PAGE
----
• Getting the gist of Google Ads

    Posted by Allison Padgett on January 8th, 2020


    Making our way in the fiercely competitive landscape of likes and clicks is tough. Fortunately, Google Ads is here to help. Advertising with Google allows you to control your messaging, own your search engine results page (SERP) and build your career brand – all while targeting the candidates you desire.

    Google Ads has two components that we use on a daily basis for our clients at NAS, the Search Network and the Display Network.

    Google Display Network
    The Google Display Network reaches over 90% of internet users worldwide. Google Display is divided into two segments: retargeting and managed placement. Managed placement is all about targeting the audiences and content of websites that are related to what you are promoting, while retargeting is used to keep past visitors to your site engaged.

    Managed placement advertising allows us to target the passive job seeker. The user may not exactly be in “job search mode” but while going about their normal internet activity they will see your ads, thus creating awareness.

    Google Search Network
    The Google Search Network is a form of internet marketing in which companies bid on keywords and pay a fee each time one of their ads are clicked on. Google is a pay-per-click model, which means companies only pay when the candidate engages by clicking on the listing. This is important, because you are capturing interested potential employees – not just serving impressions or views to uninterested candidates.

    Essentially, instead of earning all traffic organically, PPC is a method of buying traffic to your site. To do this, we must bid on keywords that are relevant to the open jobs you are looking to fill or the messaging you wish to promote (Open House, Job Fair, etc.). This allows you to display across the Google Search Network with text ads to those active job seekers that enter certain keywords as a search query.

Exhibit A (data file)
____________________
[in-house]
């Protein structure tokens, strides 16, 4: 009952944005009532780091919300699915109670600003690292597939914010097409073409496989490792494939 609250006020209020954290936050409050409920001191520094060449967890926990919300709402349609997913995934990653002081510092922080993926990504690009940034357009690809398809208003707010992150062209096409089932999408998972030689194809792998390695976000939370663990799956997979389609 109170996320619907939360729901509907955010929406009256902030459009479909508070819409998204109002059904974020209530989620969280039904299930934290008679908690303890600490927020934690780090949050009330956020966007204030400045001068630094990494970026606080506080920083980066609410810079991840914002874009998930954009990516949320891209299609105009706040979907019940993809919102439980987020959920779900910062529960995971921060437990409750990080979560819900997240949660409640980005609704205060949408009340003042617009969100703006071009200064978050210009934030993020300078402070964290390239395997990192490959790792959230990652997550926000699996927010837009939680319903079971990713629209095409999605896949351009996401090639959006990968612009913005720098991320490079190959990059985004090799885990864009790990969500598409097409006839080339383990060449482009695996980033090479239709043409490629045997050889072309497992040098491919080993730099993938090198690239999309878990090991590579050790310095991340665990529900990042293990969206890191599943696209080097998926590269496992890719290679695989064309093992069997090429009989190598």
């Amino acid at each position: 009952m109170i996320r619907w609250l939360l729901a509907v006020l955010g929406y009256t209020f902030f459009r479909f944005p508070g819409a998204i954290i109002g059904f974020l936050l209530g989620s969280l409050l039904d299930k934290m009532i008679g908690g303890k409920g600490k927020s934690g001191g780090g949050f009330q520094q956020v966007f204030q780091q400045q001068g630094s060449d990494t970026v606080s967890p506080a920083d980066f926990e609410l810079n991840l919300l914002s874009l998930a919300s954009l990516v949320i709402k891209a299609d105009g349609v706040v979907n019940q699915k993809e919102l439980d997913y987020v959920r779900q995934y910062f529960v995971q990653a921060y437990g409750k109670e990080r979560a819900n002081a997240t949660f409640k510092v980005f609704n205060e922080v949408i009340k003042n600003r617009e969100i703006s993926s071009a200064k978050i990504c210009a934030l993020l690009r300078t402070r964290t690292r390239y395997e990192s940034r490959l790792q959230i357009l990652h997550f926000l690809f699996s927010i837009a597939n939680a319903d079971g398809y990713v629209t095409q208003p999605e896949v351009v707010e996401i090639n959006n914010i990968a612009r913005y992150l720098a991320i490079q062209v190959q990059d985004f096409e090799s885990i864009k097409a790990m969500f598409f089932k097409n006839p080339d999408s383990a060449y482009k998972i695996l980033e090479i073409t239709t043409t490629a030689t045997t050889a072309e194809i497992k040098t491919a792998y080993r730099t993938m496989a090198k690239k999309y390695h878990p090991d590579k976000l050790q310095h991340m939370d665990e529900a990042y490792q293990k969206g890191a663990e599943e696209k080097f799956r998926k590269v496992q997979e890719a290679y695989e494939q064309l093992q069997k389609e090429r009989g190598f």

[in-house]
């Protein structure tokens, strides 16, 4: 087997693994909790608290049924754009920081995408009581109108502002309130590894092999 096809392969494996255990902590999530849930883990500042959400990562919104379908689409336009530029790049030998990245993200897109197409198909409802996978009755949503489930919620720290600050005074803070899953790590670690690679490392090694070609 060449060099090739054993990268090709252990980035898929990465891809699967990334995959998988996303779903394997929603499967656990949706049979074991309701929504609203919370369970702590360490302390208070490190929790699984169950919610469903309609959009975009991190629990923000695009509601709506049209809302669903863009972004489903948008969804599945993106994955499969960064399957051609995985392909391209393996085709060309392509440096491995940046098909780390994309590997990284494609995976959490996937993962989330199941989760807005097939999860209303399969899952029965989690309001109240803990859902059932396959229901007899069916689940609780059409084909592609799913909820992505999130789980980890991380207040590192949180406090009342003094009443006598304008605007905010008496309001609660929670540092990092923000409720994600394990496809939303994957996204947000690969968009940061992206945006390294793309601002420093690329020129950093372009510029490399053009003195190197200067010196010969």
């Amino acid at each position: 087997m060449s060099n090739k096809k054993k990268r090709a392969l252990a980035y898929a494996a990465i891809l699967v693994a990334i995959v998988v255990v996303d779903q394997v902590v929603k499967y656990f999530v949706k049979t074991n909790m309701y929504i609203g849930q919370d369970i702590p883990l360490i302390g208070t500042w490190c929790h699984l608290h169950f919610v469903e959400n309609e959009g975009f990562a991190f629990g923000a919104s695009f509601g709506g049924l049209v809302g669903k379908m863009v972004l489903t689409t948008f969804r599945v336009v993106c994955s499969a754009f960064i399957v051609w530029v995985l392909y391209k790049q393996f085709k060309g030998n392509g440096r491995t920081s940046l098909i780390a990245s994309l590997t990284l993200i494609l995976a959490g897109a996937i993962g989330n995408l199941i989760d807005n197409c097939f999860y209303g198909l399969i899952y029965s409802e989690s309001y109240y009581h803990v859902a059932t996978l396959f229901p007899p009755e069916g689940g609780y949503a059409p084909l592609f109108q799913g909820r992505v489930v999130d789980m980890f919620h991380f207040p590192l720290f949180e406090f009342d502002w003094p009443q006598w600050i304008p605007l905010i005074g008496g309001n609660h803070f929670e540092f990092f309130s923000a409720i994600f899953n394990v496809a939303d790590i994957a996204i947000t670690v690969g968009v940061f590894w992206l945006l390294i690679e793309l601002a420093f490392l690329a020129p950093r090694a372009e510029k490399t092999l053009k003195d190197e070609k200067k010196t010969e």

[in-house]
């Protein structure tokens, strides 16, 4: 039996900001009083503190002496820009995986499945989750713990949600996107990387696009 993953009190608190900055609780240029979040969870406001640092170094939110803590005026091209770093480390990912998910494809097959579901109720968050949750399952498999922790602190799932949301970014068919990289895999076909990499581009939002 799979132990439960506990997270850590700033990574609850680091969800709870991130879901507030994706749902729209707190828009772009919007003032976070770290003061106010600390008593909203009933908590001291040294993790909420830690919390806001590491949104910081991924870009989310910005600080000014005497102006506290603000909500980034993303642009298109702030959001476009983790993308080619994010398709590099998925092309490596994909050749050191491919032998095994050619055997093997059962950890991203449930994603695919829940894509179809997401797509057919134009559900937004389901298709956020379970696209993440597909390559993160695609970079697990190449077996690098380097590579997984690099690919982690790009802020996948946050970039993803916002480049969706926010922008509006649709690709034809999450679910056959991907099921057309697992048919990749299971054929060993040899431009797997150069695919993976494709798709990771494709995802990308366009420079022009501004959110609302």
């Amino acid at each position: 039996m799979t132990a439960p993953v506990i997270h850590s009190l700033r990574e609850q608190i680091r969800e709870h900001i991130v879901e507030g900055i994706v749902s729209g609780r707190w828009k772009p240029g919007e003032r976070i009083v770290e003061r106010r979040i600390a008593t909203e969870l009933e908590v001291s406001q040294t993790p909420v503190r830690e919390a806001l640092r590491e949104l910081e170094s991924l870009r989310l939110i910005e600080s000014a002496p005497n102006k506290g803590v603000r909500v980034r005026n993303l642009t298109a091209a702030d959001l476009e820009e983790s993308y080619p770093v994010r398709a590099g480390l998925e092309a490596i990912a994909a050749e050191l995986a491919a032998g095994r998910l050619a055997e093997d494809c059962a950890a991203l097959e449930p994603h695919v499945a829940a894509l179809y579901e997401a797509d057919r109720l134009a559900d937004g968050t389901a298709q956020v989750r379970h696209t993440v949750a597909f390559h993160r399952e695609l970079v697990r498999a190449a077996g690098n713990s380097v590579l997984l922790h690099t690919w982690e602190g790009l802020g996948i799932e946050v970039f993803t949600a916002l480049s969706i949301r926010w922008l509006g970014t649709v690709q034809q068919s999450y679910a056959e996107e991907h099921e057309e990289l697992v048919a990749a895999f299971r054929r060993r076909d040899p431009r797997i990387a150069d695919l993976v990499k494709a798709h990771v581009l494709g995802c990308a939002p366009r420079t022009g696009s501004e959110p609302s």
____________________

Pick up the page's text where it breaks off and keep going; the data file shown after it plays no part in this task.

With 90.46% of search engine market share worldwide, Google receives more than 63,000 searches per second on any given day.

    Source: SEO Tribunal

    Getting Set
    So, where do you begin? After defining your campaign goals (advertised positions, location(s) and time frame), the next step is to conduct keyword research. By ensuring we bid on keywords relevant to the positions our client is looking to fill, and relevant to the company itself, we are able to display the ads in the results when an active job seeker is looking for what the client is “promoting.” We use various tools that assist us with discovering cost, competition and volume for the search terms.

    It is also imperative that we find that perfect balance between the high-traffic terms, the commercialized terms and the lowest competition terms. After much optimizing and testing, this allows us to achieve an overall lower average CPC (cost-per-click) with an increase in volume while maximizing the overall CTR (click-through rate) for our client to gain both brand awareness and candidate conversion (applications).

    We then separate the keywords into like ad groups and create attention-grabbing text ads that are relevant to not only the keywords that are grouped together for the positions that need to be filled, but also for the company and landing page. Many elements are considered when we write the text ads. The choice of language is vital and can have a dramatic impact on the user and whether or not they click on the ad. But in turn, we also want to make sure the right user is clicking on the ad.

    Cheat Sheet:

    PPC (pay-per-click): The advertising model that charges advertisers only when their specific ad(s) are clicked. With Google Ads, your ads can be seen by thousands of people searching specifically for what you “have” or for what you are “offering,” and you pay nothing until a searcher clicks your ad.

    Keywords: The words we bid on for a client that users search on to find the ads

    Landing page: The first webpage shown after an ad is clicked. The page is designed to align with the promise made in the ad.